Apart from this outlier, no other federal agencies appear to even recognize the value of BYOD to government. While some government entities might face data security challenges associated with BYOD (e.g. DoD agencies), we would expect the majority of federal agencies to describe clear BYOD strategies. Additionally, given that the federal IT budget is about $80 billion, BYOD can increase the return on investment from these expenditures while improving employee productivity. The lack of strategic foresight when it comes to technological innovation in the U.S. federal sector is striking—money is being left on the table.

The federal government is ignoring the IoT

We found that IoT was not mentioned in a single plan. The failure of federal agencies to adopt new technologies is hard to defend because it can improve government’s ability to deliver services. IoT tools which monitor the health of a federal agency’s assets—buildings, roadways, data centers, and other infrastructure components—could reduce costs, optimize performance, and improve asset management. Moreover, IoT innovations can enable government entities to meet goals established for sustainability, for example traffic sensors could detect when traffic is all coming from one direction and change to green before cars slow down—improving fuel economy.

There are some bright spots in the federal government despite the omission of these technologies in strategic plans. For example, the Department of Agriculture’s National Agricultural Statistics Service (NASS) rolled out 3,500 iPads to its field enumerators to collect and share crop data. According to Michael Valivullah, Chief Technology Officer at NASS, these iPads improved processing and collection speed and saved $3 to $5 million in printing and mailing costs.

The National Institute of Standards and Technology (NIST) is working with two Presidential Innovation Fellows to explore how to use interconnected devices. One team is looking at creating a “closed loop” healthcare system that enables sharing of patient data regardless of the patient’s location. This automatic capturing and sharing of patient sensor data has the capability to streamline healthcare operations.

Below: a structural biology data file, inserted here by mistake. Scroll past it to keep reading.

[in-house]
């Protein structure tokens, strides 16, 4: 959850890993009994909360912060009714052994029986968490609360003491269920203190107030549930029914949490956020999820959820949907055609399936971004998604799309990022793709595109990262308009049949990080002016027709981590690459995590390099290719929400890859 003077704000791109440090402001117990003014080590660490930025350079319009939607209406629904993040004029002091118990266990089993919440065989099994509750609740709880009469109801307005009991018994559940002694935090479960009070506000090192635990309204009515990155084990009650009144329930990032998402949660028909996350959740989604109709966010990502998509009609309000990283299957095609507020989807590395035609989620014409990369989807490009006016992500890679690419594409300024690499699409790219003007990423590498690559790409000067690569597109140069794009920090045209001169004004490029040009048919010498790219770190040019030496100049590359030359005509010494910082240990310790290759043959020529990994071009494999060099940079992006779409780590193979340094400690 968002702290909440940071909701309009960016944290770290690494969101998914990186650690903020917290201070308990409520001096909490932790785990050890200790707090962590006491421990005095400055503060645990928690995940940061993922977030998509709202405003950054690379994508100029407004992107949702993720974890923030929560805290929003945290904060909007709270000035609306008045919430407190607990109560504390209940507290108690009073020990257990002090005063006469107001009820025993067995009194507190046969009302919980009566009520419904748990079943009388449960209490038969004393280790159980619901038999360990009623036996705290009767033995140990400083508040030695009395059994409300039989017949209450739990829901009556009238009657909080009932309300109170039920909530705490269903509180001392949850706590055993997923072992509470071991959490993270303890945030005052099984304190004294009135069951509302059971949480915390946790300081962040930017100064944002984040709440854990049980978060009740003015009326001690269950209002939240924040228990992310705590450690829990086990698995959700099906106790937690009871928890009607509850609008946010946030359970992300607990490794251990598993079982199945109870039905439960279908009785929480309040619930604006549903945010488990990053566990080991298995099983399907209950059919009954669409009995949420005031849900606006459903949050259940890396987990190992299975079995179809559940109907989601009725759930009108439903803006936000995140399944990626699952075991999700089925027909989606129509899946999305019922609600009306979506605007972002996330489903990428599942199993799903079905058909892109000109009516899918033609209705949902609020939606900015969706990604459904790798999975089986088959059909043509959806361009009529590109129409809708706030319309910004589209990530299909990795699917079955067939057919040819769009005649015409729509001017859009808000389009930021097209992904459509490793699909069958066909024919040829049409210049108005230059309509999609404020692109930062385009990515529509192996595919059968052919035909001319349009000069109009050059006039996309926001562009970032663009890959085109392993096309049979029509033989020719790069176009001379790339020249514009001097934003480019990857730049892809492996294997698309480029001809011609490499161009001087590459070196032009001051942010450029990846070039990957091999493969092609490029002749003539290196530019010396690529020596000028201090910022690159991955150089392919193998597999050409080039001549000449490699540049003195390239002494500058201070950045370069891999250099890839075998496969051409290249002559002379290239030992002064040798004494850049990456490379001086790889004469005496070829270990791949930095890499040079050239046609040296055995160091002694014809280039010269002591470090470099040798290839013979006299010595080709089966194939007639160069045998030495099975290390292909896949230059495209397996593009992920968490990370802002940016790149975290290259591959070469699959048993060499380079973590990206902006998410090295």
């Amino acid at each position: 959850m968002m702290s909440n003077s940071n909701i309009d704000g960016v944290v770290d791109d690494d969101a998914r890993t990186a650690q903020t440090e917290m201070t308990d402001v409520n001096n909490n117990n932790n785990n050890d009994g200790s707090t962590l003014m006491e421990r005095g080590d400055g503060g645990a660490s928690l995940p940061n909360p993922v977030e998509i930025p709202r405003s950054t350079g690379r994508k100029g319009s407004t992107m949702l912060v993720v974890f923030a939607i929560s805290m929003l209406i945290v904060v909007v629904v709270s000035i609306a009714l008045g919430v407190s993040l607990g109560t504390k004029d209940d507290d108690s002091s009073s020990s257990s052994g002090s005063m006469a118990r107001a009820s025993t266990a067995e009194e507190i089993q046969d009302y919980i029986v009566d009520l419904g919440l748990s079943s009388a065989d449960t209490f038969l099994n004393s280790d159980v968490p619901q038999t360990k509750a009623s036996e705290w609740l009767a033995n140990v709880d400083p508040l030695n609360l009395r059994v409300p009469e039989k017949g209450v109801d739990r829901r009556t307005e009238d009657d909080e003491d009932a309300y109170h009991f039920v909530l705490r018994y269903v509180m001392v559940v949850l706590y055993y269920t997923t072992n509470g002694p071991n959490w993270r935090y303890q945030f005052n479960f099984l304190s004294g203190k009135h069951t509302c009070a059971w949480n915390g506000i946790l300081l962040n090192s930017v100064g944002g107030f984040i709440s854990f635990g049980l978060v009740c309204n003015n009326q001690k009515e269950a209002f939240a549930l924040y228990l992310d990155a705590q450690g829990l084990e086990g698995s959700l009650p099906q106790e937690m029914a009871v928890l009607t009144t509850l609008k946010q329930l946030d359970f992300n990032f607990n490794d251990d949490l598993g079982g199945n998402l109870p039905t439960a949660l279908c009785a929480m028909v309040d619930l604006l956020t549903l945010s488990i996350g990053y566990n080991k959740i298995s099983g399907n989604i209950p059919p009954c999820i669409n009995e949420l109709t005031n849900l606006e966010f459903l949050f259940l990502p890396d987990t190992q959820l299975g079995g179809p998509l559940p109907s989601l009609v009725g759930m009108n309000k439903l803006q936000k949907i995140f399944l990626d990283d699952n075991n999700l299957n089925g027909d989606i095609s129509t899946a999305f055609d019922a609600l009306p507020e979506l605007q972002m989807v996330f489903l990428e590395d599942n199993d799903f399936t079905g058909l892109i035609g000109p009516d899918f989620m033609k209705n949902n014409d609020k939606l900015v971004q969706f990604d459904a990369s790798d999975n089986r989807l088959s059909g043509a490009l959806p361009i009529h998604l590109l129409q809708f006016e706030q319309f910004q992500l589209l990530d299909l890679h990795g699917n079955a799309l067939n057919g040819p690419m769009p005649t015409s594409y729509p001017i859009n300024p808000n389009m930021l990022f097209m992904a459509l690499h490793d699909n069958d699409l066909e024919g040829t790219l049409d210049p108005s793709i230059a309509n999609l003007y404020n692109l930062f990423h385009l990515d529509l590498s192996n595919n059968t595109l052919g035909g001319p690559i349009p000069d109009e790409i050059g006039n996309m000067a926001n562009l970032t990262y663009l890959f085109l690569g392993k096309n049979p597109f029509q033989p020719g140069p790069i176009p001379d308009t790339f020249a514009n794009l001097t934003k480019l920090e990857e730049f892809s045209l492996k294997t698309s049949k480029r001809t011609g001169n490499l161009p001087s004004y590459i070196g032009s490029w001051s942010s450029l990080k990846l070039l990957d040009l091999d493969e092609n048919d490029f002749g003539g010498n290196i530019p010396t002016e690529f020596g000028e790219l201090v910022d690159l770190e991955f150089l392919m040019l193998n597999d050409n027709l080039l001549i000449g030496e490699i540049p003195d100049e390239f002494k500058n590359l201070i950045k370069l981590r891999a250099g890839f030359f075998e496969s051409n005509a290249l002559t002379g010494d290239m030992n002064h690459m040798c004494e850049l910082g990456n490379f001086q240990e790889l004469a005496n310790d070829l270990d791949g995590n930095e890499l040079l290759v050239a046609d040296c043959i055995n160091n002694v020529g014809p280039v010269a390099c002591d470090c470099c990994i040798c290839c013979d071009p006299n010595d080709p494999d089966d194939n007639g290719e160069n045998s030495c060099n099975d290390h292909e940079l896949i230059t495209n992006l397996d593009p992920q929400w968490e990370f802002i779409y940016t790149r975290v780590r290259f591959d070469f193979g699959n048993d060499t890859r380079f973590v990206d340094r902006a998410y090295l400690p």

Change is needed

New initiatives often operate in a M-U-D approach – middle, upper, down. In a M-U-D approach, managers in the field see the value of a technology and then proselytize the value of the technology to upper management before it is adopted and shared with lower level employees. It is clear that managers are seeing the value of these technologies and are likely in the process of convincing upper management of the value in adopting them. It is also clear, based on the absence of these technologies in government strategic plans, that the message has not yet been received.

We believe in the M-U-D approach and think the correct path is to encourage the managers to speak out more boldly about the value of these technologies and to encourage upper management to listen. By sharing success stories, the federal government could catch up with the private sector and adopt the new technological trends.

Authors

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Kena Fedorschak

He engages on policy driven research efforts at Arizona State University's Decision Theater Network. He is also pursuing his MBA at the W.P. Carey School of Business. Kena can be reached at kfedorschak@gmail.com

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Gregory Dawson

Dr. Gregory S. Dawson is a senior faculty associate at the Center for Organization Research and Design (CORD) within the School of Public Programs at Arizona State University and is also an assistant professor at the W. P. Carey School of Business. Prior to becoming an academic, he was a partner in the Government Consulting Practice at PricewaterhouseCoopers (PwC) and was also a director in the State and Local Government Consulting practice at Gartner.